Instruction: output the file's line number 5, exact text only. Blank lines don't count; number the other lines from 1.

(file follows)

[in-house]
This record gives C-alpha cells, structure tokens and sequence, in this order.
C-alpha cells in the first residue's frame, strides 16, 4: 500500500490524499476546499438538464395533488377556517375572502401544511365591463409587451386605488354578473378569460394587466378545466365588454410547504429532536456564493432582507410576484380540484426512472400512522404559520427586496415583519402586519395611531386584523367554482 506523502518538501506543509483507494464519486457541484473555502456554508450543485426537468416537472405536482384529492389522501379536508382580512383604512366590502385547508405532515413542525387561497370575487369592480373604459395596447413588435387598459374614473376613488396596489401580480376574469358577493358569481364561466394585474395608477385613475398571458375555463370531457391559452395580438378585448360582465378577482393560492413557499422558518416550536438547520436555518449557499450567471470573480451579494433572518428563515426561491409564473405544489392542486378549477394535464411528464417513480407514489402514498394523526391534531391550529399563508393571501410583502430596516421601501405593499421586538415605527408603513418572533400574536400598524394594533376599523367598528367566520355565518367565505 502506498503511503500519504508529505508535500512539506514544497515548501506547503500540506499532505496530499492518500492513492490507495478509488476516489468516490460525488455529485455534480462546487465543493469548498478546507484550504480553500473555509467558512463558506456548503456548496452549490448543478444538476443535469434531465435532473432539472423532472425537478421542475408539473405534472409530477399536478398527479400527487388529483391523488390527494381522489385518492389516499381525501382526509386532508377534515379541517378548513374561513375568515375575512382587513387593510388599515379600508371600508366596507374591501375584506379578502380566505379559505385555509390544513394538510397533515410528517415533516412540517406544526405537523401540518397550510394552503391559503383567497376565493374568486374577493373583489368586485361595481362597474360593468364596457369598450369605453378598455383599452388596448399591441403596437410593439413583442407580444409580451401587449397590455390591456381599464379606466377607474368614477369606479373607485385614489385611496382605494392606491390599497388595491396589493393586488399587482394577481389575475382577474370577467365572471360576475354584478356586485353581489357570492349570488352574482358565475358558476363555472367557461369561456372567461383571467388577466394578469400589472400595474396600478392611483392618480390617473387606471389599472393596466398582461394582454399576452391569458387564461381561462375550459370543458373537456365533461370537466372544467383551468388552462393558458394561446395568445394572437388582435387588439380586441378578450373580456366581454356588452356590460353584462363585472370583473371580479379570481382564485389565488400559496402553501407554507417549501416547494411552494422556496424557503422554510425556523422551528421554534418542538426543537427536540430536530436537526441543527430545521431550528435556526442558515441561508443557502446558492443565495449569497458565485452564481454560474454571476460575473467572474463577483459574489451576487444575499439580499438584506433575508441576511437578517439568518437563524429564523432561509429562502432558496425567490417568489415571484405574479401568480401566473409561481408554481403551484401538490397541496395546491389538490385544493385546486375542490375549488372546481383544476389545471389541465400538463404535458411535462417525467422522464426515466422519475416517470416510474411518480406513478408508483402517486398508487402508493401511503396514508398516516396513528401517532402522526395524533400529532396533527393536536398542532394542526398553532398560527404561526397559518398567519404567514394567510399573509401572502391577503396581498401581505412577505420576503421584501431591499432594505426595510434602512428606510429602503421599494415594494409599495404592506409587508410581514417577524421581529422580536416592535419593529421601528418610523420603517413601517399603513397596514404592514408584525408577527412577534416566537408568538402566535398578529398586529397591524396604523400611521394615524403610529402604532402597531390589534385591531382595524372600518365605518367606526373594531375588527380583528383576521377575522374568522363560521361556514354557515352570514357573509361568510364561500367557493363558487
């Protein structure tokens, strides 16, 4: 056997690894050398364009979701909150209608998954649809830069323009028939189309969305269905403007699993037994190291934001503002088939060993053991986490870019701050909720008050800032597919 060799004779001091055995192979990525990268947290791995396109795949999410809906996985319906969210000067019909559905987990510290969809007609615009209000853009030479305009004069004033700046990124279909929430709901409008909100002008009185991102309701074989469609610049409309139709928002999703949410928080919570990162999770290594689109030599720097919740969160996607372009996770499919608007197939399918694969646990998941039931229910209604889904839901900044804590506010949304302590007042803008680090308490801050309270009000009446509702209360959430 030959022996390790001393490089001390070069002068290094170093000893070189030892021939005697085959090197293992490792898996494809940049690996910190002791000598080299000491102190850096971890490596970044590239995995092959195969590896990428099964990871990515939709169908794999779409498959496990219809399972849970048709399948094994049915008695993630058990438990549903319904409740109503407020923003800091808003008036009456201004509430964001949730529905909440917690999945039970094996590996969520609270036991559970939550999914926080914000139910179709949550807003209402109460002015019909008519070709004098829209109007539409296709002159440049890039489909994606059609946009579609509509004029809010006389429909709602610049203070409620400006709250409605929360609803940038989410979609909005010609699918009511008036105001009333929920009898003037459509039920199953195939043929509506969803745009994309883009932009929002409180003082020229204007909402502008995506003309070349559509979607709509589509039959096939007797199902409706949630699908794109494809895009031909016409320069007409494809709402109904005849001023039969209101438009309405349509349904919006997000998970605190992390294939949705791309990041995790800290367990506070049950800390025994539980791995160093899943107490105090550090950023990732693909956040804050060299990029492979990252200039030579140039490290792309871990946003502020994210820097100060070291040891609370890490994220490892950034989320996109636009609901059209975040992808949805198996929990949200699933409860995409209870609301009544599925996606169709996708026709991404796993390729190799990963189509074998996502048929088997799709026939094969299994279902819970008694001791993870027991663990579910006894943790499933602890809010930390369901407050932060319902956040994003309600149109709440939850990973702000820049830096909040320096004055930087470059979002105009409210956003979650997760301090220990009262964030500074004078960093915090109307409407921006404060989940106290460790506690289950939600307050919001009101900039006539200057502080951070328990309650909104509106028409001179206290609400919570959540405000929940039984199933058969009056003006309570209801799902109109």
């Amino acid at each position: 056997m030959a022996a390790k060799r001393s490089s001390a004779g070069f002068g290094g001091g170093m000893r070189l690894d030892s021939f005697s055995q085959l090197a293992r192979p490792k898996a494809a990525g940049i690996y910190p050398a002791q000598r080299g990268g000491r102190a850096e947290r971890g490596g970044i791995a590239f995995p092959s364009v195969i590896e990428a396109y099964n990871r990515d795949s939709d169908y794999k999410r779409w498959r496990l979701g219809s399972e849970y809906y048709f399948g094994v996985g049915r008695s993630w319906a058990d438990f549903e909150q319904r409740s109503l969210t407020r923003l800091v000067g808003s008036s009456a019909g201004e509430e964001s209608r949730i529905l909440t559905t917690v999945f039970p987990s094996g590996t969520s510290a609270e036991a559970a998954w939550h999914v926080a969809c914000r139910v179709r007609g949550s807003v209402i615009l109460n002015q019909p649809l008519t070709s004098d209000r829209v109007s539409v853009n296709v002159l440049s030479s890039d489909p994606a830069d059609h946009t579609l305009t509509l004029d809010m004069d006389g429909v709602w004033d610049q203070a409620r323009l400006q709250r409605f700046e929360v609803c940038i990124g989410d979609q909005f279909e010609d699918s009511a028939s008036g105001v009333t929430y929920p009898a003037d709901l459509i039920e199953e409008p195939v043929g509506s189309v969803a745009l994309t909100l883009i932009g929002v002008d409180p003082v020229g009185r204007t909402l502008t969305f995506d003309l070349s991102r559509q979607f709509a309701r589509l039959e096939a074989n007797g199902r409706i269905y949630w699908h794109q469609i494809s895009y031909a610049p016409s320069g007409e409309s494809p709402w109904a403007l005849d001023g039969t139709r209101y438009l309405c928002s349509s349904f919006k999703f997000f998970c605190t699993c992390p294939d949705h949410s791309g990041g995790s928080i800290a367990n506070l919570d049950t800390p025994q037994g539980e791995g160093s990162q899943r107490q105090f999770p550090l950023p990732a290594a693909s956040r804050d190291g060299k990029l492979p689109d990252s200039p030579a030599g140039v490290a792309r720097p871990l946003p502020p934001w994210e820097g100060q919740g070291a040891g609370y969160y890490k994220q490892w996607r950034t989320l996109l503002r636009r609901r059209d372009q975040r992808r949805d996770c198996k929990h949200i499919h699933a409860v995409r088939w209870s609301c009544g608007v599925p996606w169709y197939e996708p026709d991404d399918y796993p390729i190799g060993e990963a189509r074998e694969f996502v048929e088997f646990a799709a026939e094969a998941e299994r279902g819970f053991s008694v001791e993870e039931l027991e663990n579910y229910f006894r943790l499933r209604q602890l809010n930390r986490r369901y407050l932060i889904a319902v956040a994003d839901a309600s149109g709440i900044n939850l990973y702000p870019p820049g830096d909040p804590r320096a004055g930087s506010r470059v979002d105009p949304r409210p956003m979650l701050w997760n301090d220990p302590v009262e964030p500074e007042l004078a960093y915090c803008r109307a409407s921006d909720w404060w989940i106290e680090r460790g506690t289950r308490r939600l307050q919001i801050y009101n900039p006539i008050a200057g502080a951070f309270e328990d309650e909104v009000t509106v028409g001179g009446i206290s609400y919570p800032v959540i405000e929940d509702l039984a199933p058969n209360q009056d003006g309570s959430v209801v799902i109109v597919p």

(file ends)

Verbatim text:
């Amino acid at each position: 056997m030959a022996a390790k060799r001393s490089s001390a004779g070069f002068g290094g001091g170093m000893r070189l690894d030892s021939f005697s055995q085959l090197a293992r192979p490792k898996a494809a990525g940049i690996y910190p050398a002791q000598r080299g990268g000491r102190a850096e947290r971890g490596g970044i791995a590239f995995p092959s364009v195969i590896e990428a396109y099964n990871r990515d795949s939709d169908y794999k999410r779409w498959r496990l979701g219809s399972e849970y809906y048709f399948g094994v996985g049915r008695s993630w319906a058990d438990f549903e909150q319904r409740s109503l969210t407020r923003l800091v000067g808003s008036s009456a019909g201004e509430e964001s209608r949730i529905l909440t559905t917690v999945f039970p987990s094996g590996t969520s510290a609270e036991a559970a998954w939550h999914v926080a969809c914000r139910v179709r007609g949550s807003v209402i615009l109460n002015q019909p649809l008519t070709s004098d209000r829209v109007s539409v853009n296709v002159l440049s030479s890039d489909p994606a830069d059609h946009t579609l305009t509509l004029d809010m004069d006389g429909v709602w004033d610049q203070a409620r323009l400006q709250r409605f700046e929360v609803c940038i990124g989410d979609q909005f279909e010609d699918s009511a028939s008036g105001v009333t929430y929920p009898a003037d709901l459509i039920e199953e409008p195939v043929g509506s189309v969803a745009l994309t909100l883009i932009g929002v002008d409180p003082v020229g009185r204007t909402l502008t969305f995506d003309l070349s991102r559509q979607f709509a309701r589509l039959e096939a074989n007797g199902r409706i269905y949630w699908h794109q469609i494809s895009y031909a610049p016409s320069g007409e409309s494809p709402w109904a403007l005849d001023g039969t139709r209101y438009l309405c928002s349509s349904f919006k999703f997000f998970c605190t699993c992390p294939d949705h949410s791309g990041g995790s928080i800290a367990n506070l919570d049950t800390p025994q037994g539980e791995g160093s990162q899943r107490q105090f999770p550090l950023p990732a290594a693909s956040r804050d190291g060299k990029l492979p689109d990252s200039p030579a030599g140039v490290a792309r720097p871990l946003p502020p934001w994210e820097g100060q919740g070291a040891g609370y969160y890490k994220q490892w996607r950034t989320l996109l503002r636009r609901r059209d372009q975040r992808r949805d996770c198996k929990h949200i499919h699933a409860v995409r088939w209870s609301c009544g608007v599925p996606w169709y197939e996708p026709d991404d399918y796993p390729i190799g060993e990963a189509r074998e694969f996502v048929e088997f646990a799709a026939e094969a998941e299994r279902g819970f053991s008694v001791e993870e039931l027991e663990n579910y229910f006894r943790l499933r209604q602890l809010n930390r986490r369901y407050l932060i889904a319902v956040a994003d839901a309600s149109g709440i900044n939850l990973y702000p870019p820049g830096d909040p804590r320096a004055g930087s506010r470059v979002d105009p949304r409210p956003m979650l701050w997760n301090d220990p302590v009262e964030p500074e007042l004078a960093y915090c803008r109307a409407s921006d909720w404060w989940i106290e680090r460790g506690t289950r308490r939600l307050q919001i801050y009101n900039p006539i008050a200057g502080a951070f309270e328990d309650e909104v009000t509106v028409g001179g009446i206290s609400y919570p800032v959540i405000e929940d509702l039984a199933p058969n209360q009056d003006g309570s959430v209801v799902i109109v597919p």